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Issues of the Day The continuing bloodletting in Sudan

 Between headlines concerning Dominique Strauss-Kahn's "liberation" and the brave attempts by Greece to bite the austerity bullet and avoid bankruptcy, ceaseless reports concerning the carnage in the Sudan continue to arrive. With southern Sudan slated to become independent on July 9th, the debauchery in the province that borders it, Darfur, and in the Nuba mountains continues. Perpetrating the  frenzy of killing is the Sudanese military deployed by the regime based in Khartoum, a government that has ruled Africa's largest state, as big as the United States is east of the Mississippi River, since the mid-1980s.

Divided between a predominantly Arab population in the north and Christian and other African tribes in the south, Sudan has been a cauldron of violence ever since it was born.

Sudan was fashioned by Britain in the late nineteenth century in an order to secure the Nile as a strategic waterway and to further economic and other imperial interests of the Crown. The Nile provided access to the cotton grown in the agriculturally-rich soils of the vast territory, an indispensible source of raw material for England's textile industry. When petroleum was discovered in the south, the move to consolidate the Sudanese state, a polity imposed on a highly heterogeneous population with no common history or cohesion, was accelerated. Even prior to independence,  the "Long War," seventeen years (1955-1972) in duration, began pitting the secession-minded forces of the South against the northern center.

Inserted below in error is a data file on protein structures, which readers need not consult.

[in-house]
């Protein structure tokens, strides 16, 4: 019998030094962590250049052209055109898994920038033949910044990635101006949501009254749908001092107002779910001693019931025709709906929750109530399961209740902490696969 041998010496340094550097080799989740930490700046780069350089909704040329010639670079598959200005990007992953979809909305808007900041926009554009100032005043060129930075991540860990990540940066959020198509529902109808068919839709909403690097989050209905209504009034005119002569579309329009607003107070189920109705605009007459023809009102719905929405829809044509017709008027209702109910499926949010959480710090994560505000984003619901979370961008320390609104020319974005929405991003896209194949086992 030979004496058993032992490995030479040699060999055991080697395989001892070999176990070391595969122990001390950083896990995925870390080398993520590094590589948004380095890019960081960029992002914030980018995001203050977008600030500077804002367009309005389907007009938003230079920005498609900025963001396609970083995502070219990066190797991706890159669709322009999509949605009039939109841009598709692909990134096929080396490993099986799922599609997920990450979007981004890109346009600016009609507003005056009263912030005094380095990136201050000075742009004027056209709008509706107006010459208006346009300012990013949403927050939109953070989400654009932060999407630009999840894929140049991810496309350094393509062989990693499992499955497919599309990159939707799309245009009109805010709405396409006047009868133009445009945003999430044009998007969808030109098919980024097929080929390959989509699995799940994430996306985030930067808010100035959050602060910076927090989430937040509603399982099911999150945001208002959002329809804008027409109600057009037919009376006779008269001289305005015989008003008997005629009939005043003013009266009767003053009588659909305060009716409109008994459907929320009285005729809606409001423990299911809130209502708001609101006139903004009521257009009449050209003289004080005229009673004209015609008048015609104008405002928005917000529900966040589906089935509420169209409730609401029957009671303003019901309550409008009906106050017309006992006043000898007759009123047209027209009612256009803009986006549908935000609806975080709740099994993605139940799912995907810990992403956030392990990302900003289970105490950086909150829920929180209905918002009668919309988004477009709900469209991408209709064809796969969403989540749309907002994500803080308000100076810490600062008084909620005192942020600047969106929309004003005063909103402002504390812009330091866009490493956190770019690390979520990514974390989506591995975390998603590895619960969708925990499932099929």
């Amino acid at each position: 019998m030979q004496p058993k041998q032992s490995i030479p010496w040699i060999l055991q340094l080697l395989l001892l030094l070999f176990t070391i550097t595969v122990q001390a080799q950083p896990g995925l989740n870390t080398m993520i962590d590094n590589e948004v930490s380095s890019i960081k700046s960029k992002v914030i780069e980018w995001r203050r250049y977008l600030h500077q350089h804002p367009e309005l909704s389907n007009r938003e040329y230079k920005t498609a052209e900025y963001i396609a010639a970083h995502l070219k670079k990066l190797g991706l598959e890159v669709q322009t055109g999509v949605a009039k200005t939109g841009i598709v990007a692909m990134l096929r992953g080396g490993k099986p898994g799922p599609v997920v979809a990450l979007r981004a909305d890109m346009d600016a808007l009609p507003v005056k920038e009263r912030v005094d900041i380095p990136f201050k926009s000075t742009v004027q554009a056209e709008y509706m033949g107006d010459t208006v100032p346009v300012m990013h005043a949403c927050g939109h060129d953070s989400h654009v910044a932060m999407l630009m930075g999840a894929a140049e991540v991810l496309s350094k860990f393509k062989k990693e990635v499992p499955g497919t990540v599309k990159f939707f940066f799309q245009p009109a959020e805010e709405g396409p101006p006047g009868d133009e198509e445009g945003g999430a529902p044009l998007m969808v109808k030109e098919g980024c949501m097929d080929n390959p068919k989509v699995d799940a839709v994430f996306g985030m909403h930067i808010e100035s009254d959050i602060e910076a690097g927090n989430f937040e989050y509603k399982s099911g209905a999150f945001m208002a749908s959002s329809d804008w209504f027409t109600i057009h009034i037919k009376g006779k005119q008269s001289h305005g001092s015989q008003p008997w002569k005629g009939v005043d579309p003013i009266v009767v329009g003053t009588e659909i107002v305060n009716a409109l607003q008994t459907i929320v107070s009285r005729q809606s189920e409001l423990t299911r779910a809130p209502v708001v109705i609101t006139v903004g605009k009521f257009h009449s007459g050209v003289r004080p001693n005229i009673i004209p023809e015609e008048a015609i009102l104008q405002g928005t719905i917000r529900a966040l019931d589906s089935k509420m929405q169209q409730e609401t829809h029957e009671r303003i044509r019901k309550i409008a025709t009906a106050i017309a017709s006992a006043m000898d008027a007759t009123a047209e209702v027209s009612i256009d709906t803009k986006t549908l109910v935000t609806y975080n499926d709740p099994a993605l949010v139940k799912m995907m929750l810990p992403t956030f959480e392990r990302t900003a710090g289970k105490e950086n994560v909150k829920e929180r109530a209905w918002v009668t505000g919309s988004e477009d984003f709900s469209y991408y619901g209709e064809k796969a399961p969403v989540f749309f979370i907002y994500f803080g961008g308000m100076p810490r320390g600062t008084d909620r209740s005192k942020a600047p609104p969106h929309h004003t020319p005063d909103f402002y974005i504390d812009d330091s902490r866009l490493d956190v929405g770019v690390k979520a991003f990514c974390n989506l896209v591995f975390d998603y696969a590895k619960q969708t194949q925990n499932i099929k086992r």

In 1969, a military junta led by General Jafar el-Nemeri took control of  the country.  In 1972 an agreement was negotiated between Khartoum and the Southern Sudan Liberation Movement. The arrangement eventually fell apart and the second Sudanese civil war began in 1983.  

In 1989, Omar el-Bashir came to power in a bloodless coup. Bashir, an Islamist extremist, has ruled the country for the last twenty-two years. Since 2009, an international arrest warrant has been issued for Bashir, who is accused of crimes against humanity for the slaughter that has taken place in Darfur. Under his rule, international terrorist have received haven and support.

Sudan, despite its material wealth, is rampant with poverty and hunger. The regional and ethnic pressures to devolve the centralized state respond to fundamental social, economic and ecological realities on the ground that no amount of politico-institutional force from the center can subdue. The Sudanese state is failed and is in all likelihood unsalvageable. The international community must continue to  provide humanitarian relief while searching for  ways to reshape the country into functional entities that reflect realities on the ground and express the aspirations of the people living there – in the Nuba Mountains,  in Darfur and elsewhere, as in southern Sudan.

Refugees in Israel

It is heartbreaking to see Sudanese refugees infiltrating across the Egyptian border into Israel. The Netanyahu government, despite expressions of outrage from many quarters of the society, has no coherent migration policy that balances humanitarian concerns with Israel's ability to absorb an influx of destitute people.

In the past, I donated funds to the African Refugee Development Center which helps Sudanese and other African refugees in Israel.  I encourage others to do their part and to help deliver a message to the government that Israel's conscience requires satisfaction on the matter: We are, after all a nation of refugees and their descendants

© Yosef Gotlieb, . All rights reserved